Electrochemical Impedance Spectroscopy for Perovskite Solar Cells – A Selection of Challenges and Particularities
Dino Klotz a
a Kyushu University, International Institute for Carbon-Neutral Energy Research (WPI-I2CNER), Japan, 744 Motooka, Nishi, Fukuoka, Japan
Proceedings of International Conference on Impedance Spectroscopy and Related Techniques in Metal Halide Perovskites (PERIMPED)
Online, Spain, 2020 October 6th - 7th
Organizers: Juan Bisquert, Bruno Ehrler and Eline Hutter
Invited Speaker, Dino Klotz, presentation 010
Publication date: 25th September 2020

Electrochemical impedance spectroscopy (EIS) and related analysis have successfully guided efforts for the improvement of many electrochemical and photoelectrochemical systems. For perovskite solar cells (PSC), EIS analysis has shown some complications due to stability issues and particular shapes of the obtained spectra that cannot be explained by standard models.

Here, I will present results showing a fully validated series of impedance spectra that represents a reproducible EIS timeseries at open circuit voltage (VOC) for more than 20 hours, with a total of 150 analysed spectra. Significant changes in resistance and capacitance are observed and will be discussed, with the additional observation that these changes are almost 100% reversible if the devices are kept in the dark for only one day. The tested devices are full PSC devices that have proven to be stable over more than 500 hours. We compare those results to our latest generation of PSC that feature a self-assembled monolayer (SAM) of a fullerene derivative that have shown less than 1% of degradation over 1000 hours under light.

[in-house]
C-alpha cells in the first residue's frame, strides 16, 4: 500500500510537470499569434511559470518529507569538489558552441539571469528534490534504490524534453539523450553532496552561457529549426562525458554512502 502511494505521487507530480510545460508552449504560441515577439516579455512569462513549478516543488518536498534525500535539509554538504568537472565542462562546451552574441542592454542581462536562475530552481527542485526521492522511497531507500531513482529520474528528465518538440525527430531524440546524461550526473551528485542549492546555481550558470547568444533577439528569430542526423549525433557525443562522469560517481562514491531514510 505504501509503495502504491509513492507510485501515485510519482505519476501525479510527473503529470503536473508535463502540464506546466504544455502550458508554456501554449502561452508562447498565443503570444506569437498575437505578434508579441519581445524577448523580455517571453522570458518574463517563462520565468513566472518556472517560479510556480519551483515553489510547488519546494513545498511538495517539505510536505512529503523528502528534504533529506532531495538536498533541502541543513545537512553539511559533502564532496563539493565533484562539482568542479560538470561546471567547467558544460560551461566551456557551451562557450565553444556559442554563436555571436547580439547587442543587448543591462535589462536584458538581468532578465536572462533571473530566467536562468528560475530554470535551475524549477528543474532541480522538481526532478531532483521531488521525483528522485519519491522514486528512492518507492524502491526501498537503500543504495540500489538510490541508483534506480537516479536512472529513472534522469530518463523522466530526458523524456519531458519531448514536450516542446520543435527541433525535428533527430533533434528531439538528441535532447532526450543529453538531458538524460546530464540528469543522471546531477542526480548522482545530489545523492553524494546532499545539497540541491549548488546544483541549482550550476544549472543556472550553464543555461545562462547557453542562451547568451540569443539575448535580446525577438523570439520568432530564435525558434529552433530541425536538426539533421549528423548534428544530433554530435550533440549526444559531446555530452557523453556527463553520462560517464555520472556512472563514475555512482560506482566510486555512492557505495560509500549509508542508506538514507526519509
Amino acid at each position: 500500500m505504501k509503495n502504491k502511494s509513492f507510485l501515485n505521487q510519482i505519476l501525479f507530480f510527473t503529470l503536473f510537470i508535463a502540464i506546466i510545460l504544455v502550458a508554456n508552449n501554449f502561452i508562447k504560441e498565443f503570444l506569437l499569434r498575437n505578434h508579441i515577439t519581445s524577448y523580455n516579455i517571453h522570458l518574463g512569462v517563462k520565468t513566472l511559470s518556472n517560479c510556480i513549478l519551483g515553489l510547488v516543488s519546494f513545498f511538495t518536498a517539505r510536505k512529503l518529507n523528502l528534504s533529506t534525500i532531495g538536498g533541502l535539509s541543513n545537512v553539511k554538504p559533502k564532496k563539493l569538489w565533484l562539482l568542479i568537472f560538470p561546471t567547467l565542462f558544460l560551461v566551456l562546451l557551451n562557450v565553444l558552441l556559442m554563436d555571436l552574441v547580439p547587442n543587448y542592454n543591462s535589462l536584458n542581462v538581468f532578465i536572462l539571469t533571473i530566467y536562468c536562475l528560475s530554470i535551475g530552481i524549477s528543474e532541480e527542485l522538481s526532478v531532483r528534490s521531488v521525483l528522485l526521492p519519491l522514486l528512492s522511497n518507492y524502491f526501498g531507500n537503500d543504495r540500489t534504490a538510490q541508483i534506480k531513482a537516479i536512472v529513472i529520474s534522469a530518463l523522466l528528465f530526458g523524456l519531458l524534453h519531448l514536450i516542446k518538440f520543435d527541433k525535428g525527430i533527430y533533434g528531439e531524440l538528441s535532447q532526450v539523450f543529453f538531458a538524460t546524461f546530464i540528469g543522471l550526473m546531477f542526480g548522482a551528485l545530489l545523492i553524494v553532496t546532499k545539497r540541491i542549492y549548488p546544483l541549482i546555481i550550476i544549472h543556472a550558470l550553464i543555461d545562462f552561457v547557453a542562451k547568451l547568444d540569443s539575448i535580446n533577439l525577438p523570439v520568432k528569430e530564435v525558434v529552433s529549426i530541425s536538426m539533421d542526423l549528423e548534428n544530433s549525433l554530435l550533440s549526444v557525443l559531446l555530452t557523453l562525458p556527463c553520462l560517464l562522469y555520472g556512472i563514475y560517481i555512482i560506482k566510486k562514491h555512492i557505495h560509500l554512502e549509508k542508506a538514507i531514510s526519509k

The second part of this talk will focus on the low frequency hook that is frequently encountered in EIS measurements on PSC. This feature has been called: (low-frequency) inductive loop, curl-back or negative loop and is also found in Lithium Ion batteries, proton exchange fuel cells (PEFC), organic light emitting diodes (OLED), thin film model electrodes, and in the field of corrosion, for example. The hook will be explained from a systems theory perspective, and a very basic explanation on the basis of a change in resistance (ΔR) of a main process will be given, considering the respective timescales. The most common equivalent circuit model (ECM) for such a low frequency hook is reviewed and the relation to a general empirical low-pass filter type model is highlighted. Thereby, a new viewpoint on the low frequency hook in EIS is presented that can facilitate the understanding and the parameter identification for the impedance analysis of spectra with such features.

In sum, this talk is designed to help researchers to get a better understanding and to create an awareness of the important aspects for an accurate, meaningful, and conclusive impedance analysis on PSC.

This work was supported by JSPS Core-to-Core Program, A. Advanced Research Networks: “Solid Oxide Interfaces for Faster Ion Transport”. Funding from the Kakenhi Grant-In-Aid for young scientists, grant numbers 18K13993 and 20K15028, is also acknowledged.

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